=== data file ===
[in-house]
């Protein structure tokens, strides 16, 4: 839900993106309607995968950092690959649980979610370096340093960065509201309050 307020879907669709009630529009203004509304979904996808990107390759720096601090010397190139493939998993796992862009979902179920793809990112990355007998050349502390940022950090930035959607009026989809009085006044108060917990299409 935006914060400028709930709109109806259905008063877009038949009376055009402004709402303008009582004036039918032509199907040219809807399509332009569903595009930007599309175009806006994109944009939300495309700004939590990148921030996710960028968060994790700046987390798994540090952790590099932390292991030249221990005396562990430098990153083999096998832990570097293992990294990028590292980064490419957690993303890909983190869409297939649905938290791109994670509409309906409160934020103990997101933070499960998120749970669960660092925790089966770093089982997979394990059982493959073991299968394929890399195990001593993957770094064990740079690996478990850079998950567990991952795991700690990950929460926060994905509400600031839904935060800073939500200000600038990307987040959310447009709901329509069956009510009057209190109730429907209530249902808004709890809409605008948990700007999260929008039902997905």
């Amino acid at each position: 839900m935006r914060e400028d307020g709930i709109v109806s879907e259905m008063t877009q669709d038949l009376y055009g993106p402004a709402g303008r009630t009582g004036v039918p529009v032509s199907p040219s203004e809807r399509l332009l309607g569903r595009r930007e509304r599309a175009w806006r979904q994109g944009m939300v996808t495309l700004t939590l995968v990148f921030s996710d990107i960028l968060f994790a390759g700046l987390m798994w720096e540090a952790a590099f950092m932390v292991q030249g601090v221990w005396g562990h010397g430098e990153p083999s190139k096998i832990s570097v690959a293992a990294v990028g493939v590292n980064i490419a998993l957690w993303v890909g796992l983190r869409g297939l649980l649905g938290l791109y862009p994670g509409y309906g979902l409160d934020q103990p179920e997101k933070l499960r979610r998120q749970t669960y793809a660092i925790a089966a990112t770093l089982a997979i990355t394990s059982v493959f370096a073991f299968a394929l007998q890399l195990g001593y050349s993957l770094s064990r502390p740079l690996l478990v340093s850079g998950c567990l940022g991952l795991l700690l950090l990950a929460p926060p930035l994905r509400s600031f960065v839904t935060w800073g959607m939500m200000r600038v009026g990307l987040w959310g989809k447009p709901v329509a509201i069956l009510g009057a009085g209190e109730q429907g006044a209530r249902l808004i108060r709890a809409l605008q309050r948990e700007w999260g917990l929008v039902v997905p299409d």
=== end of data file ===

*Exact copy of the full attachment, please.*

[in-house]
């Protein structure tokens, strides 16, 4: 839900993106309607995968950092690959649980979610370096340093960065509201309050 307020879907669709009630529009203004509304979904996808990107390759720096601090010397190139493939998993796992862009979902179920793809990112990355007998050349502390940022950090930035959607009026989809009085006044108060917990299409 935006914060400028709930709109109806259905008063877009038949009376055009402004709402303008009582004036039918032509199907040219809807399509332009569903595009930007599309175009806006994109944009939300495309700004939590990148921030996710960028968060994790700046987390798994540090952790590099932390292991030249221990005396562990430098990153083999096998832990570097293992990294990028590292980064490419957690993303890909983190869409297939649905938290791109994670509409309906409160934020103990997101933070499960998120749970669960660092925790089966770093089982997979394990059982493959073991299968394929890399195990001593993957770094064990740079690996478990850079998950567990991952795991700690990950929460926060994905509400600031839904935060800073939500200000600038990307987040959310447009709901329509069956009510009057209190109730429907209530249902808004709890809409605008948990700007999260929008039902997905």
């Amino acid at each position: 839900m935006r914060e400028d307020g709930i709109v109806s879907e259905m008063t877009q669709d038949l009376y055009g993106p402004a709402g303008r009630t009582g004036v039918p529009v032509s199907p040219s203004e809807r399509l332009l309607g569903r595009r930007e509304r599309a175009w806006r979904q994109g944009m939300v996808t495309l700004t939590l995968v990148f921030s996710d990107i960028l968060f994790a390759g700046l987390m798994w720096e540090a952790a590099f950092m932390v292991q030249g601090v221990w005396g562990h010397g430098e990153p083999s190139k096998i832990s570097v690959a293992a990294v990028g493939v590292n980064i490419a998993l957690w993303v890909g796992l983190r869409g297939l649980l649905g938290l791109y862009p994670g509409y309906g979902l409160d934020q103990p179920e997101k933070l499960r979610r998120q749970t669960y793809a660092i925790a089966a990112t770093l089982a997979i990355t394990s059982v493959f370096a073991f299968a394929l007998q890399l195990g001593y050349s993957l770094s064990r502390p740079l690996l478990v340093s850079g998950c567990l940022g991952l795991l700690l950090l990950a929460p926060p930035l994905r509400s600031f960065v839904t935060w800073g959607m939500m200000r600038v009026g990307l987040w959310g989809k447009p709901v329509a509201i069956l009510g009057a009085g209190e109730q429907g006044a209530r249902l808004i108060r709890a809409l605008q309050r948990e700007w999260g917990l929008v039902v997905p299409d």